I am sorry Dan, it did, obviously crumble a bit when cut but it was such a perfect breakfast (terrible, I know – cake for breakfast and really eaten at lunchtime!) on a fairly horrid looking rainy day. Might have more with a cup of coffee in a bit. Here’s a picture of the whole cake – it’s a bit dark indoors today:
Having a fairly quiet work-at-home day, only really interested in funny articles about how much everyone is hating the chaos brought on by the Olympics but, of course, I will watch every event that I can on telly. It’s my favourite rant topic at the moment, alongside the weather, of course. Boycotting any and all sponsors that I can.
In other news, looks like my exam result may come early, oh dear, don’t quite know what to do with myself now but it could be a long wait still?
I wander if anyone in the UK is not ranting about the weather and the fact that there hasn’t been much summer. On Sunday, the weather was actually pretty decent, good thing as we were in Kew Gardens. Lots of marvellous picture opportunities in Alpine/ rock gardens and a chance to try out some new pixlromatic filters and effects. Not that these filters or effects are new but I actually paid for them when I normally only use free apps for photography, mainly instagram.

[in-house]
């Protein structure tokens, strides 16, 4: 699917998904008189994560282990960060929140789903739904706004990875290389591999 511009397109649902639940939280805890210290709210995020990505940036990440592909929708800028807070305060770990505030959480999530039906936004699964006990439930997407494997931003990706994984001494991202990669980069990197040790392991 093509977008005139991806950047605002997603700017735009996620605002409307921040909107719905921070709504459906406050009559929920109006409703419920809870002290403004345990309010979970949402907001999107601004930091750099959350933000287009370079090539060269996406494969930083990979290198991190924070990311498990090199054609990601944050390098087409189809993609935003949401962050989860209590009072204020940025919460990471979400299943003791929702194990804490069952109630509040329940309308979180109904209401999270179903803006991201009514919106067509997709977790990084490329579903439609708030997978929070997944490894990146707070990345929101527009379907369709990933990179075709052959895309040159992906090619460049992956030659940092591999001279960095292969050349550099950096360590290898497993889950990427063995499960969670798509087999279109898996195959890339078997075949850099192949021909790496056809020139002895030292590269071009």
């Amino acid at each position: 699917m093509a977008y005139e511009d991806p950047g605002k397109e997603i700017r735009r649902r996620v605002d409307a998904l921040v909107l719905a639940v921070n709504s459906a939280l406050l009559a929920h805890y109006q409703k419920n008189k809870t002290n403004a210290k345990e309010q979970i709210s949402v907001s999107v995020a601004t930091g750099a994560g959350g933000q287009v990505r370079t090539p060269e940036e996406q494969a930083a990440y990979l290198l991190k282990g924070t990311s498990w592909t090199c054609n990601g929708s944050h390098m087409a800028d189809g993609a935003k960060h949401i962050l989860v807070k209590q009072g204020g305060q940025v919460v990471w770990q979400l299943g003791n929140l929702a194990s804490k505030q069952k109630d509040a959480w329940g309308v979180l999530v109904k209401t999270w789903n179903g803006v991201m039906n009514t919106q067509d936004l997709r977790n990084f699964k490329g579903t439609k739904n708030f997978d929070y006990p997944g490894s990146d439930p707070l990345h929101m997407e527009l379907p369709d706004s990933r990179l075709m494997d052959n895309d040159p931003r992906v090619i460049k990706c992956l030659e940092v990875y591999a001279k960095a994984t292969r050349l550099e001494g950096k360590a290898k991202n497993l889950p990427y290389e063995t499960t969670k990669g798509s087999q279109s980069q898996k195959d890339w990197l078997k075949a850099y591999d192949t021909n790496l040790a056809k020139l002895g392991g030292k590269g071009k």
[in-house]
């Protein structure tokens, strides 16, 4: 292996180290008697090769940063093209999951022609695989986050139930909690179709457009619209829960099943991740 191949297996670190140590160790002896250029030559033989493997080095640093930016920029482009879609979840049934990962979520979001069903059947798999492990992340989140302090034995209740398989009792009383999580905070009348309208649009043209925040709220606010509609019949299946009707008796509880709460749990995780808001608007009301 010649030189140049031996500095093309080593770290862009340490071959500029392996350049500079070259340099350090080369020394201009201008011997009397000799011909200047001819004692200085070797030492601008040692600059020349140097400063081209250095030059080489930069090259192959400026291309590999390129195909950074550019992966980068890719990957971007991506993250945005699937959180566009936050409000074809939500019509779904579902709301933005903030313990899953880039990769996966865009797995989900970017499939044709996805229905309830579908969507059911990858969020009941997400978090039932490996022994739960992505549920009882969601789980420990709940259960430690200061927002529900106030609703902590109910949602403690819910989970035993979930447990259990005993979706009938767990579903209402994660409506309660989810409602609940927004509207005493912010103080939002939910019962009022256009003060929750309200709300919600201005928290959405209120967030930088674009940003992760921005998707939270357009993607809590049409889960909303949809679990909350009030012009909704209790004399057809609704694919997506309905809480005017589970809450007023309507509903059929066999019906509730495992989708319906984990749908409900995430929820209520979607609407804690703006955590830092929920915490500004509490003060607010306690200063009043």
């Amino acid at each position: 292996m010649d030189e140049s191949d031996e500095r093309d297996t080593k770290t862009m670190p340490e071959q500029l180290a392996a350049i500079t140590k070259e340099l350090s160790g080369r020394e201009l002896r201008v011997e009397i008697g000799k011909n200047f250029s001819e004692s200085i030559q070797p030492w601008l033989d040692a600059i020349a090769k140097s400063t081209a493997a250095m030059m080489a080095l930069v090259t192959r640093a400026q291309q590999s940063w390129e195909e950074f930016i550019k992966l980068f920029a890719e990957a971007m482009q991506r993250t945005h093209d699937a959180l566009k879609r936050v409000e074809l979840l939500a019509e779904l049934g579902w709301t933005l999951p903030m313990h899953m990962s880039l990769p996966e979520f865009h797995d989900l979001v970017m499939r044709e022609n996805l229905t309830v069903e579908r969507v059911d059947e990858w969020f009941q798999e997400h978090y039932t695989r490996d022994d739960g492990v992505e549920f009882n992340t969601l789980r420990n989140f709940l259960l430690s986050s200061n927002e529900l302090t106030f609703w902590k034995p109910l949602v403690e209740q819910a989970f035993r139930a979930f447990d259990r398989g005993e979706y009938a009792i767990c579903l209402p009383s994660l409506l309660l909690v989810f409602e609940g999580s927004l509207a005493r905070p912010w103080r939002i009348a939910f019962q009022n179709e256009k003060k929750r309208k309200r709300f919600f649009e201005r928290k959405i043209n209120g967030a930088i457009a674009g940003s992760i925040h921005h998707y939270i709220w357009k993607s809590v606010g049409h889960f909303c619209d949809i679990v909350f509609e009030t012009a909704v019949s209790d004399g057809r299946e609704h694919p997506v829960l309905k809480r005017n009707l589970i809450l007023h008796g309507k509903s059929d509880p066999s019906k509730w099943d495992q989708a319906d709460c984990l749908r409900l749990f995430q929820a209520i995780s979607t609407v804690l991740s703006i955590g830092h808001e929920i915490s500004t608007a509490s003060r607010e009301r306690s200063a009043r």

These photos would make lovely print patterns:
And a couple more I liked: